It may sound easy, but one of the best things EA can do for its reputation is to make amazing game experiences. If consumers love the games, the rest should follow. Wilson noted that for as much as EA has tried to raise its own bar on quality, it’s still not enough.
“The demand and expectation on us are higher than they ever have been,” Wilson said. “We need a mechanism and a process which we can get to better games more quickly. If we can be faulted for anything, over the years, it’s kind of hanging on to ideas or concepts of games too long, driving too hard against them, spending too much to the point that we couldn’t invest in other opportunities and ideas. And a big part of what Patrick and [fellow top execs] Frank [Gibeau] and Lucy [Bradshaw] and I committed to is let’s drive a culture of innovation inside the company that actually starts a lot more stuff but at the same time kills a bunch more stuff before it gets to market so that we can give ourselves more short-term goals to get to that next innovative product.”
While EA is still trying to convince investors that profits are coming, its management ultimately sees the consumer perception and game quality issues as the most important to tackle. If it handles those problems with aplomb, the bottom line will take care of itself.
“…whether it’s DLC or something else, as long as we take the approach of being player-[d]riven and not driven by a short-term financial decision, players are telling us that Battlefield Premium is a good thing, because they’re buying it, they like it and they look at this and say, ‘Wow this is a great value proposition. I get four or five expansion packs and all these things for $50 that I can play over two years’ time. That’s worth something. Will Electronic Arts make money out of that? Yes, but will the consumers like it and want it? Yes they do. Wholeheartedly. I think that’s an approach where if we come at it from a consumer perspective and we do things that they tell us they want and we do that well, business will follow,” said Soderlund.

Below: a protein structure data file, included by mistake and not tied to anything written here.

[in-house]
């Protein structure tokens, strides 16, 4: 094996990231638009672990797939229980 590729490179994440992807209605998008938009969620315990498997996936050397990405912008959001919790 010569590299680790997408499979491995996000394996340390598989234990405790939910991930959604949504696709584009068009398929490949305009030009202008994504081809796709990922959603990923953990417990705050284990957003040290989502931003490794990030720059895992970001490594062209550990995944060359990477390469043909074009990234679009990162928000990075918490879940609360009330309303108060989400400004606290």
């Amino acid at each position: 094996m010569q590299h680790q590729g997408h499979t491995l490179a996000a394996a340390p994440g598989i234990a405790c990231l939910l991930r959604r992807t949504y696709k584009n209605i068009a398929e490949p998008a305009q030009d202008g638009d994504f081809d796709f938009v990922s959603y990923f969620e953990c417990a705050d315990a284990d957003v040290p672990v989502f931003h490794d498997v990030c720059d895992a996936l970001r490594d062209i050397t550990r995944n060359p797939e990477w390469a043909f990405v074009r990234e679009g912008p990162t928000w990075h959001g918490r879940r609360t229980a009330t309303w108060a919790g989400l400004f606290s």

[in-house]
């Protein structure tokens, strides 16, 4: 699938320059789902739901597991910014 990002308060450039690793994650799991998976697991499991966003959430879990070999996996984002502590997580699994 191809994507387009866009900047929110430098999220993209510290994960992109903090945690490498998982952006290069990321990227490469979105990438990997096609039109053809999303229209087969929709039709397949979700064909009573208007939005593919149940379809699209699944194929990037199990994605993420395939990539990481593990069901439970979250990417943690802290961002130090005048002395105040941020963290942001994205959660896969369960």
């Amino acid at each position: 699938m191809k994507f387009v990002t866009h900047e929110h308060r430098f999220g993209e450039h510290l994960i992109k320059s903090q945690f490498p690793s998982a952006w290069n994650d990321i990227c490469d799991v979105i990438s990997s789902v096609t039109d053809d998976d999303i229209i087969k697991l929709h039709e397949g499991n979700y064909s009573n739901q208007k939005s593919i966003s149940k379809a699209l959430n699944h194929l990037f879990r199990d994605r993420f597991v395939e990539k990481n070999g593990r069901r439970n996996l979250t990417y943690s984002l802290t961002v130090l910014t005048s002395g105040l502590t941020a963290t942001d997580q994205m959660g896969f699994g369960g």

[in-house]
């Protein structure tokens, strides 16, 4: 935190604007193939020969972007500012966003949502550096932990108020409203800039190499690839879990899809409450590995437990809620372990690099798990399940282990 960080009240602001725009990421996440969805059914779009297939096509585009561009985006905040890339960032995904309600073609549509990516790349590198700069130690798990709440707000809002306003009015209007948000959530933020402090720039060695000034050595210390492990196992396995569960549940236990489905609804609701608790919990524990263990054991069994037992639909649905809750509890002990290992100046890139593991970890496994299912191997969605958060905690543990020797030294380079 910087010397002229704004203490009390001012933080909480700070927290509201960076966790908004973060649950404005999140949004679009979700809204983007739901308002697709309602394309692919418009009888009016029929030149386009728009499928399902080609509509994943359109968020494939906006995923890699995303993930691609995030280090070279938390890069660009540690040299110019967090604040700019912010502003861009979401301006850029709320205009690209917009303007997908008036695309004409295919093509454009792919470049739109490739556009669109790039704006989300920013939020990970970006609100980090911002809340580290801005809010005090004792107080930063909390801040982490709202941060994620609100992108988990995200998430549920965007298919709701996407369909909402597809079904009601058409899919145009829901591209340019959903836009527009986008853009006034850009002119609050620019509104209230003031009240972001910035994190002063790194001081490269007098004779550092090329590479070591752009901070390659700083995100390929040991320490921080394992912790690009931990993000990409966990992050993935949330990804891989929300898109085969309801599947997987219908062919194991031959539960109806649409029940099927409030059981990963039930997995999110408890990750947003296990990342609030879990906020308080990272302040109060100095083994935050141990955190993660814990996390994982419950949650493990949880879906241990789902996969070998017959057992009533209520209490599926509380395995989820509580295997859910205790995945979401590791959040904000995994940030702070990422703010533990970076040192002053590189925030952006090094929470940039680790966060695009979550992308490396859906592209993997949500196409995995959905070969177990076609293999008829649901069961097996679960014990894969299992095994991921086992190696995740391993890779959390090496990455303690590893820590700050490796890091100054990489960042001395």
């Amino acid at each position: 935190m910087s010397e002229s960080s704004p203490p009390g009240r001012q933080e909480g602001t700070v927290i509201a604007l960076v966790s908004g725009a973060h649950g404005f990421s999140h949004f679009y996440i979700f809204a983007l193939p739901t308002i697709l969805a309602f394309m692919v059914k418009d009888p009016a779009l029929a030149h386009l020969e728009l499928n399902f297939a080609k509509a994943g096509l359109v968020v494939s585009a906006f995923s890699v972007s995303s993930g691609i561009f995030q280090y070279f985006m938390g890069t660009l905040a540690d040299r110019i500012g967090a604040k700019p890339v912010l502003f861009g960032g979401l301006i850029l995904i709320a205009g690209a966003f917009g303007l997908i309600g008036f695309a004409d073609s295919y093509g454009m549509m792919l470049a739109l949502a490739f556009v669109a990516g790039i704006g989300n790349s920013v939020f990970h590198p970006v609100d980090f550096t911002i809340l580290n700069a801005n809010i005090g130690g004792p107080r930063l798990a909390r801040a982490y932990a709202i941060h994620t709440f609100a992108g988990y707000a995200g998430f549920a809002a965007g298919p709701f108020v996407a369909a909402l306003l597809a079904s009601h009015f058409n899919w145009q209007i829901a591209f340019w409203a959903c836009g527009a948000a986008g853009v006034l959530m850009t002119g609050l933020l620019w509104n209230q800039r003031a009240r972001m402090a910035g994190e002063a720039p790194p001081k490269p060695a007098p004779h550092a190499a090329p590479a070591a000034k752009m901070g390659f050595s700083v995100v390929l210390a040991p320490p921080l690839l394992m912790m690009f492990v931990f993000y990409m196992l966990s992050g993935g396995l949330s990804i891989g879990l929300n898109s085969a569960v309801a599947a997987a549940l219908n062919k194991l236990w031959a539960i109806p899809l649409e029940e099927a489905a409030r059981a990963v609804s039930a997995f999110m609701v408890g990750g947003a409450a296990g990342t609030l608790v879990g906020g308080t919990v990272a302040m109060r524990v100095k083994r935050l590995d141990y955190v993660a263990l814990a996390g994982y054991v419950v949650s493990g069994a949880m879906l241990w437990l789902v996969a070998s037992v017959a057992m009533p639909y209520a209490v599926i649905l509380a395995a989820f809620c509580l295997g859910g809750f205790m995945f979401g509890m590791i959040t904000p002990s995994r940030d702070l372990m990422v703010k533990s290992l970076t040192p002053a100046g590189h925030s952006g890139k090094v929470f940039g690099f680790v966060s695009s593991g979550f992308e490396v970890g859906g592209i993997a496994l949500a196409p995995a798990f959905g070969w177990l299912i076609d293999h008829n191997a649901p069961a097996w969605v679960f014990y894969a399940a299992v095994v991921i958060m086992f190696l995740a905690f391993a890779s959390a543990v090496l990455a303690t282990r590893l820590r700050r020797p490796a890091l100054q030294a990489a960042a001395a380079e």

The independent gaming scene has been growing by leaps of bounds, so it makes sense that the events designed to celebrate it are keeping step. This weekend’s IndieCade Festival in Culver City, California (on the West side of Los Angeles) is the largest in the event’s seven-year history. IndieCade founder and CEO Stephanie Barish said the event is expecting to draw more than 5,000 people to Culver City, which has a population around 39,000.
Much like the indie scene it promotes, the show has also been getting increased attention from the mainstream gaming industry of late. Sony has been a primary sponsor of the event for years, but the 2013 show sees Nintendo chip in for the first time, with Microsoft returning to the list after taking 2012 off. Activision is also on the list of sponsors, as well as Epic Games (for the Unreal Engine), Unity, and 20 more companies. Barish said some of the event’s more recent sponsors saw how Sony benefitted from its overtures to independent developers and have been following suit.